Associated attitudes would then include recognizing the value in seeing health care situations “through patients’ eyes.” The learner must also respect and encourage individual expression of patient values, preferences and expressed needs, while valuing the patient’s expertise with own health and symptoms. They should additionally seek learning opportunities with patients who represent all aspects of human diversity, and recognize personally held attitudes about working with patients from different ethnic, cultural and social backgrounds. Lastly, a willingness to support patient-centered care for individuals and groups whose values differ from their own is integral to reaching total competency. Download the QSEN Competencies table, or check out this QSEN Competencies Example Checklist.
QSEN Trauma Simulation Scenario
Tara Heagele, MSN Ed. RN, PCCN, and Elizabeth Mizerek, MSN, RN, CEN, FN-CSA, EMT-B, QSEN, reported on a scenario they created which focused on QSEN competencies in a mass casualty setting. The scenario was designed for continuing education leaders, new graduates, pre-licensure nursing professionals and those interested in staff development. The scenario was offered five times between February 2012 and September 2012 to final semester ADN nursing students. Pre- and post-conference discussion questions (provided in the materials) resulted in a lengthy discussion about the nurse’s role in a mass casualty incident during the simulation Recurrent themes included motivation to participate in disaster drills and emergency preparedness.
The educator assigned two to four learners to triage 15 patients. Each patient scenario was then discussed with the class and a decision was made about each patient and whether they had been triaged appropriately. Learners then transitioned to a simulated Emergency Department where they assume responsibility for the care of two patients.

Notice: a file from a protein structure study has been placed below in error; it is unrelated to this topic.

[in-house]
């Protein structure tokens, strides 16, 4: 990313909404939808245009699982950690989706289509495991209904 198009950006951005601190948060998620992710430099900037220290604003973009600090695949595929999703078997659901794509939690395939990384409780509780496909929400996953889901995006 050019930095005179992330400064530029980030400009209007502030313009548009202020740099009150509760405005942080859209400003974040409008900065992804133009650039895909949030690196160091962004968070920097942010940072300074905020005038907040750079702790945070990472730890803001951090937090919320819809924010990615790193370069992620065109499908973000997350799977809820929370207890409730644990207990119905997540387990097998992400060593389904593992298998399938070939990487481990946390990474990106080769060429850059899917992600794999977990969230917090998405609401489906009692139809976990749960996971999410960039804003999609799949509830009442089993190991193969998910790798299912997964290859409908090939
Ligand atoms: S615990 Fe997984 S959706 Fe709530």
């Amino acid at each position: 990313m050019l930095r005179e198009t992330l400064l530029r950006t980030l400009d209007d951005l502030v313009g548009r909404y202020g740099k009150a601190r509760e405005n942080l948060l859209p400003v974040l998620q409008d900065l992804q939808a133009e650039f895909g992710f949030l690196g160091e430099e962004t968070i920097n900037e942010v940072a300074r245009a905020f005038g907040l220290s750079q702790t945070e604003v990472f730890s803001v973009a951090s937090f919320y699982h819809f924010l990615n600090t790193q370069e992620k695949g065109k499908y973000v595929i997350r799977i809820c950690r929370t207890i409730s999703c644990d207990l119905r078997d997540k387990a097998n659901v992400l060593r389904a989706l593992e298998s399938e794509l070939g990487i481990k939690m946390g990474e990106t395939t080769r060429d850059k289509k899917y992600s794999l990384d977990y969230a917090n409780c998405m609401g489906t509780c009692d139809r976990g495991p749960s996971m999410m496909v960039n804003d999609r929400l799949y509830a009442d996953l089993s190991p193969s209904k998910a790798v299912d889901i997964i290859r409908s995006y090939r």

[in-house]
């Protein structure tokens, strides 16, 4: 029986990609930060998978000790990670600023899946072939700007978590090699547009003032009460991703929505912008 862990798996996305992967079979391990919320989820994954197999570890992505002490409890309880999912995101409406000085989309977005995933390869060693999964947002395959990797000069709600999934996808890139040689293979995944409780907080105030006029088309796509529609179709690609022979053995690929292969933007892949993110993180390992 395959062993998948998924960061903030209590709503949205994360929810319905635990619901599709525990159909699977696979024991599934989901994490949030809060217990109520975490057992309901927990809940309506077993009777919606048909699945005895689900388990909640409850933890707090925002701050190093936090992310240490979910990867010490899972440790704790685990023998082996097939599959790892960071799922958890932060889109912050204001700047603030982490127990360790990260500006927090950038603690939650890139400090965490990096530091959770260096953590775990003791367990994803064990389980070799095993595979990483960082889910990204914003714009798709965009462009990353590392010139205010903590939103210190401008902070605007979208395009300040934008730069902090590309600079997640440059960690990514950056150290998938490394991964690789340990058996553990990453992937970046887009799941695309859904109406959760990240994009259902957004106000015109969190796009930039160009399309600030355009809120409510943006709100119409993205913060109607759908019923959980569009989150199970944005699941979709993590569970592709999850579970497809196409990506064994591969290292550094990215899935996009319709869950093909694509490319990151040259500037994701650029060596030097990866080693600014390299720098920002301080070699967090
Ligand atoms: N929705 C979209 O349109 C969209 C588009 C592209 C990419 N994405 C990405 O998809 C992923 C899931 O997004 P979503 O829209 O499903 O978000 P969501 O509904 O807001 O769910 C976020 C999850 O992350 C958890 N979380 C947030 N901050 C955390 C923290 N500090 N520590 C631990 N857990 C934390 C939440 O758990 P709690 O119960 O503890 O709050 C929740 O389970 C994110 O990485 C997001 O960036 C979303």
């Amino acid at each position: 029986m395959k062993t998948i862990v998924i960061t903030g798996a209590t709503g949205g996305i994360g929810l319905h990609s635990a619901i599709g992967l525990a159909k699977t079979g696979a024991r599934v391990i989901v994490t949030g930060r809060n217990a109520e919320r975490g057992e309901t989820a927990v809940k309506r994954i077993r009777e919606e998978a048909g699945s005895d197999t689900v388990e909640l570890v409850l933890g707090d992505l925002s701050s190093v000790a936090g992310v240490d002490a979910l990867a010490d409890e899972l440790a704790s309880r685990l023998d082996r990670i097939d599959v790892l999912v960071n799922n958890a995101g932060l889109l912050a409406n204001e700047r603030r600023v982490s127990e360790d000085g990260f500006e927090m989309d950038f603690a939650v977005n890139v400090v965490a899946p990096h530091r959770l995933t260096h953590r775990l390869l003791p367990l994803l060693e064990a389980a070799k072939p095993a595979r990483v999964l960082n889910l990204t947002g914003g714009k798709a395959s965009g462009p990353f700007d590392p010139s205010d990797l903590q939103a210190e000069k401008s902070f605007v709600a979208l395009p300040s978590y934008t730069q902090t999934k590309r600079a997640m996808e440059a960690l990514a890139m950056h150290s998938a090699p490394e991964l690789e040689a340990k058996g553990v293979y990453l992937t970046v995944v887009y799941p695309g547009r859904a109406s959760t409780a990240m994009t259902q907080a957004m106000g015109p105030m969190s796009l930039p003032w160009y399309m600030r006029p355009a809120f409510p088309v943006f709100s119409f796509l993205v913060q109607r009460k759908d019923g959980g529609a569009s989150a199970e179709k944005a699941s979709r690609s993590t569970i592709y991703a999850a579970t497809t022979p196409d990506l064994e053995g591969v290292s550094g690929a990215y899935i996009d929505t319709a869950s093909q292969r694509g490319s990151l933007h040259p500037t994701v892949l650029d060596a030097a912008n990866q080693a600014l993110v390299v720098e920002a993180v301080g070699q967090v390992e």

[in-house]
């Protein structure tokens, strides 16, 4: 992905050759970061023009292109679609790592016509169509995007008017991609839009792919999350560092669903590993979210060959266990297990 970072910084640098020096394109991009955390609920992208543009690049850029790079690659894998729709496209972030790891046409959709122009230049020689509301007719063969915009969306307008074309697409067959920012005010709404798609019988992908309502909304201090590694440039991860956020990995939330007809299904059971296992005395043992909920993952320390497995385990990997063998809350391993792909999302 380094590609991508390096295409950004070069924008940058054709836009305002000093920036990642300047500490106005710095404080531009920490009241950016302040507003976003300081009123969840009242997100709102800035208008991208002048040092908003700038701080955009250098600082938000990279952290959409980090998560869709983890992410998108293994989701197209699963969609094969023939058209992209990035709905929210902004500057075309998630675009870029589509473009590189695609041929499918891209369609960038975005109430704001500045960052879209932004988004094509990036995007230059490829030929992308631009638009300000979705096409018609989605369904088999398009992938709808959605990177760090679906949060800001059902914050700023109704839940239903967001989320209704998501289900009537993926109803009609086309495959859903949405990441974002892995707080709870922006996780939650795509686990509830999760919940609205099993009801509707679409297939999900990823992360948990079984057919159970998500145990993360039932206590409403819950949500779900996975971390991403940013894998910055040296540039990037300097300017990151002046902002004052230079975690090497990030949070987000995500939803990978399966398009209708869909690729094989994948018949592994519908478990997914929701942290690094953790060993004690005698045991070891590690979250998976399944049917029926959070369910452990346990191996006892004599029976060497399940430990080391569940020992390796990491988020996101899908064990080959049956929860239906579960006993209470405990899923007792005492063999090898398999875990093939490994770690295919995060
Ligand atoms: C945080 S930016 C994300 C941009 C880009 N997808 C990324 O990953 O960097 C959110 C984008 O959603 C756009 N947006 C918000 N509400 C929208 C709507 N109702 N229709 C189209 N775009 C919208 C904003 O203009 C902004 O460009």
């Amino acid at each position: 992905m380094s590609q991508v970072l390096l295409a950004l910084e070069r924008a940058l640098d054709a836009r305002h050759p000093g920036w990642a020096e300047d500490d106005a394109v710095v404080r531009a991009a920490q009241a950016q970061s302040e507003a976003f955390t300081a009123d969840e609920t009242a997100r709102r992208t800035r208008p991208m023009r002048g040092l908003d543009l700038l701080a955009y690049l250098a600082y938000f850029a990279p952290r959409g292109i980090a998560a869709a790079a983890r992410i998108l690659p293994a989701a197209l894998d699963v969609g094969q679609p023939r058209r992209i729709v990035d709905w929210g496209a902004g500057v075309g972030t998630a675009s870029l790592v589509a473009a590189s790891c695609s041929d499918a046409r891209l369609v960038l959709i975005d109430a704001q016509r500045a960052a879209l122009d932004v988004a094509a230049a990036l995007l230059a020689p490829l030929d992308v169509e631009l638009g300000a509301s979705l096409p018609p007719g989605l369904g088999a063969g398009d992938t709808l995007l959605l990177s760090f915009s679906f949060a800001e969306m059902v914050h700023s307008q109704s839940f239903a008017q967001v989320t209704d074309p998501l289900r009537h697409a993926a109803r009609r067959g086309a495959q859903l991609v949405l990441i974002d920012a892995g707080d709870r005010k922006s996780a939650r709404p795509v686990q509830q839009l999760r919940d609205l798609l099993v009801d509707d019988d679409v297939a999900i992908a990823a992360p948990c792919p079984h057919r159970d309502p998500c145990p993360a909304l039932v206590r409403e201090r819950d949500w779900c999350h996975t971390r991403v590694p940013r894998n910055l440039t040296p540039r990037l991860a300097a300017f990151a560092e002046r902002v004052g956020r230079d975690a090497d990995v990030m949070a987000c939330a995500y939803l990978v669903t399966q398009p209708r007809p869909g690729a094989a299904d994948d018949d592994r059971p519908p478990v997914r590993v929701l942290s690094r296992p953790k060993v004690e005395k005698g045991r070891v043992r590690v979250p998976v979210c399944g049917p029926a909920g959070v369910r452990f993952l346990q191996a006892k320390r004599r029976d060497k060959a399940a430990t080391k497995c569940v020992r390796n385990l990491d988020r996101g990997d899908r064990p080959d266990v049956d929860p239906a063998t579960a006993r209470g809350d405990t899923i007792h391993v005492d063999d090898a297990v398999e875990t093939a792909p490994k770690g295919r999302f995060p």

During this clinical, learners gained the instruction and knowledge necessary to describe the nurse’s role, how the nurse can protect the safety of themselves and the patients, and the role of the healthcare facility during a disaster. They also were able to successfully triage victims of a mass casualty event, as evidenced by correct triage tag designations. Other learning objectives included: successful performance of a rapid trauma assessment on two victims, apply, administer and perform all necessary nursing interventions to the simulation manikins, and more.
More About QSEN
The QSEN Institute is a collaboration of healthcare professionals focused on education, practice, and scholarship to improve the quality and safety of healthcare systems. The QSEN Institute’s vision is to inspire healthcare professionals to put quality and safety as core values to guide their work. The main QSEN’s website serves as a central repository of information on the core QSEN competencies, KSAs, teaching strategies, and faculty development resources designed to best support this goal.
Lance Baily, BA, EMT-B, is the Founder & CEO of HealthySimulation.com, which he started while serving as the Director of the Nevada System of Higher Education’s Clinical Simulation Center of Las Vegas back in 2010. Lance is also the Founder and acting Advisor to the Board of SimGHOSTS.org, the world’s only non-profit organization dedicated to supporting professionals operating healthcare simulation technologies. His new co-edited Book: “Comprehensive Healthcare Simulation: Operations, Technology, and Innovative Practice” is available now. Lance’s background also includes serving as a Simulation Technology Specialist for the LA Community College District, EMS fire fighting, Hollywood movie production, rescue diving, and global travel. He lives with his wife Dr. Abigail Baily in Las Vegas, Nevada with their newborn daughter and two crazy dachshunds.